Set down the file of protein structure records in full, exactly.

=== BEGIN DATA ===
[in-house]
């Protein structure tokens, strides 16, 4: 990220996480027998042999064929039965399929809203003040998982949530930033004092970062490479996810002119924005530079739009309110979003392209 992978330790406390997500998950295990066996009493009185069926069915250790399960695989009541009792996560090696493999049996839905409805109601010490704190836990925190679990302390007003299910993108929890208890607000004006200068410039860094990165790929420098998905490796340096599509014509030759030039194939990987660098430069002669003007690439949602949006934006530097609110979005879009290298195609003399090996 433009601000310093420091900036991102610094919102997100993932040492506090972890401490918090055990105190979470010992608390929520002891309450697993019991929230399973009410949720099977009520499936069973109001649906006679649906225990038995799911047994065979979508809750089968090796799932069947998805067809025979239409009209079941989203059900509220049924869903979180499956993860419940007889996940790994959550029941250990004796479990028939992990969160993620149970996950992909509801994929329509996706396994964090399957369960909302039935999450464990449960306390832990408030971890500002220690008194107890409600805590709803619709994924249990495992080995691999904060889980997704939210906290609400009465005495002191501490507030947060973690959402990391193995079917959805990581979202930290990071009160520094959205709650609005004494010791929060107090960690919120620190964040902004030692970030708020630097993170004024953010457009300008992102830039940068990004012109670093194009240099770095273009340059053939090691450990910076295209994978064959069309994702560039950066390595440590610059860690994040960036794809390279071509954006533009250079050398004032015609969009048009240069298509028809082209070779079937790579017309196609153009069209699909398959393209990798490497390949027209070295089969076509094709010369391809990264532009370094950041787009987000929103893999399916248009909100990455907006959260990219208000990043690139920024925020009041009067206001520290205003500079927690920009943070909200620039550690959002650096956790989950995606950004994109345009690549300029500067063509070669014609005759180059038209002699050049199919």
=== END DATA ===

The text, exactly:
[in-house]
């Protein structure tokens, strides 16, 4: 990220996480027998042999064929039965399929809203003040998982949530930033004092970062490479996810002119924005530079739009309110979003392209 992978330790406390997500998950295990066996009493009185069926069915250790399960695989009541009792996560090696493999049996839905409805109601010490704190836990925190679990302390007003299910993108929890208890607000004006200068410039860094990165790929420098998905490796340096599509014509030759030039194939990987660098430069002669003007690439949602949006934006530097609110979005879009290298195609003399090996 433009601000310093420091900036991102610094919102997100993932040492506090972890401490918090055990105190979470010992608390929520002891309450697993019991929230399973009410949720099977009520499936069973109001649906006679649906225990038995799911047994065979979508809750089968090796799932069947998805067809025979239409009209079941989203059900509220049924869903979180499956993860419940007889996940790994959550029941250990004796479990028939992990969160993620149970996950992909509801994929329509996706396994964090399957369960909302039935999450464990449960306390832990408030971890500002220690008194107890409600805590709803619709994924249990495992080995691999904060889980997704939210906290609400009465005495002191501490507030947060973690959402990391193995079917959805990581979202930290990071009160520094959205709650609005004494010791929060107090960690919120620190964040902004030692970030708020630097993170004024953010457009300008992102830039940068990004012109670093194009240099770095273009340059053939090691450990910076295209994978064959069309994702560039950066390595440590610059860690994040960036794809390279071509954006533009250079050398004032015609969009048009240069298509028809082209070779079937790579017309196609153009069209699909398959393209990798490497390949027209070295089969076509094709010369391809990264532009370094950041787009987000929103893999399916248009909100990455907006959260990219208000990043690139920024925020009041009067206001520290205003500079927690920009943070909200620039550690959002650096956790989950995606950004994109345009690549300029500067063509070669014609005759180059038209002699050049199919």